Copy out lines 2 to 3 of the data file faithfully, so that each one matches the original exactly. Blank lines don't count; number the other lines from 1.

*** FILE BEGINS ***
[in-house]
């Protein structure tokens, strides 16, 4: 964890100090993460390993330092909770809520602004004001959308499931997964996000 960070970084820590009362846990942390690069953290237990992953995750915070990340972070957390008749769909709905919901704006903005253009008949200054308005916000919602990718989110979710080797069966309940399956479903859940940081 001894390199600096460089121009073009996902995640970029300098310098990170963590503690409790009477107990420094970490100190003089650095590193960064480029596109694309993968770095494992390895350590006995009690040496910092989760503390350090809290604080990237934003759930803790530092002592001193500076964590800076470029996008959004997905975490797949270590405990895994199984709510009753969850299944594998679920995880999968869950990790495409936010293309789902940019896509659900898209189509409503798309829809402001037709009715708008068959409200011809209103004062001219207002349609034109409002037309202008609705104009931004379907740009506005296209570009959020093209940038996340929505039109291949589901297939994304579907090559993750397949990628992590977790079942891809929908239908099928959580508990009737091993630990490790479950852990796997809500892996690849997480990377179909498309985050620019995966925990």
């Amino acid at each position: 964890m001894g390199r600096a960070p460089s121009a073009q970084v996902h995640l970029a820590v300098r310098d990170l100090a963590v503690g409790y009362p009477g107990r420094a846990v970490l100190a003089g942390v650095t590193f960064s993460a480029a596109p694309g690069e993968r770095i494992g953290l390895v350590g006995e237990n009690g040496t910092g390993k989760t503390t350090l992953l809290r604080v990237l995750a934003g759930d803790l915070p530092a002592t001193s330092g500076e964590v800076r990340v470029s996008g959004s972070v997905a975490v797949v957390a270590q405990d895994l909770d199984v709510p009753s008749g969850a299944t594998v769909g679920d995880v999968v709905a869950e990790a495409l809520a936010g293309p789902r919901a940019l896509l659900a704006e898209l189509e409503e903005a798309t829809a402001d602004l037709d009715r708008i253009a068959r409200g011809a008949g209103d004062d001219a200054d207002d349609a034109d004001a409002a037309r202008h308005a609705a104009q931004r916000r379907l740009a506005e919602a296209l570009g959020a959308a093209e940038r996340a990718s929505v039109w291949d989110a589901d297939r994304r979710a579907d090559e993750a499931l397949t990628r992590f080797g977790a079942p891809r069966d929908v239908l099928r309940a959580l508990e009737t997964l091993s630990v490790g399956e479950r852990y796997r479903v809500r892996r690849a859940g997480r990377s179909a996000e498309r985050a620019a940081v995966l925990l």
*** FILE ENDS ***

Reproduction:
């Protein structure tokens, strides 16, 4: 964890100090993460390993330092909770809520602004004001959308499931997964996000 960070970084820590009362846990942390690069953290237990992953995750915070990340972070957390008749769909709905919901704006903005253009008949200054308005916000919602990718989110979710080797069966309940399956479903859940940081 001894390199600096460089121009073009996902995640970029300098310098990170963590503690409790009477107990420094970490100190003089650095590193960064480029596109694309993968770095494992390895350590006995009690040496910092989760503390350090809290604080990237934003759930803790530092002592001193500076964590800076470029996008959004997905975490797949270590405990895994199984709510009753969850299944594998679920995880999968869950990790495409936010293309789902940019896509659900898209189509409503798309829809402001037709009715708008068959409200011809209103004062001219207002349609034109409002037309202008609705104009931004379907740009506005296209570009959020093209940038996340929505039109291949589901297939994304579907090559993750397949990628992590977790079942891809929908239908099928959580508990009737091993630990490790479950852990796997809500892996690849997480990377179909498309985050620019995966925990």
């Amino acid at each position: 964890m001894g390199r600096a960070p460089s121009a073009q970084v996902h995640l970029a820590v300098r310098d990170l100090a963590v503690g409790y009362p009477g107990r420094a846990v970490l100190a003089g942390v650095t590193f960064s993460a480029a596109p694309g690069e993968r770095i494992g953290l390895v350590g006995e237990n009690g040496t910092g390993k989760t503390t350090l992953l809290r604080v990237l995750a934003g759930d803790l915070p530092a002592t001193s330092g500076e964590v800076r990340v470029s996008g959004s972070v997905a975490v797949v957390a270590q405990d895994l909770d199984v709510p009753s008749g969850a299944t594998v769909g679920d995880v999968v709905a869950e990790a495409l809520a936010g293309p789902r919901a940019l896509l659900a704006e898209l189509e409503e903005a798309t829809a402001d602004l037709d009715r708008i253009a068959r409200g011809a008949g209103d004062d001219a200054d207002d349609a034109d004001a409002a037309r202008h308005a609705a104009q931004r916000r379907l740009a506005e919602a296209l570009g959020a959308a093209e940038r996340a990718s929505v039109w291949d989110a589901d297939r994304r979710a579907d090559e993750a499931l397949t990628r992590f080797g977790a079942p891809r069966d929908v239908l099928r309940a959580l508990e009737t997964l091993s630990v490790g399956e479950r852990y796997r479903v809500r892996r690849a859940g997480r990377s179909a996000e498309r985050a620019a940081v995966l925990l």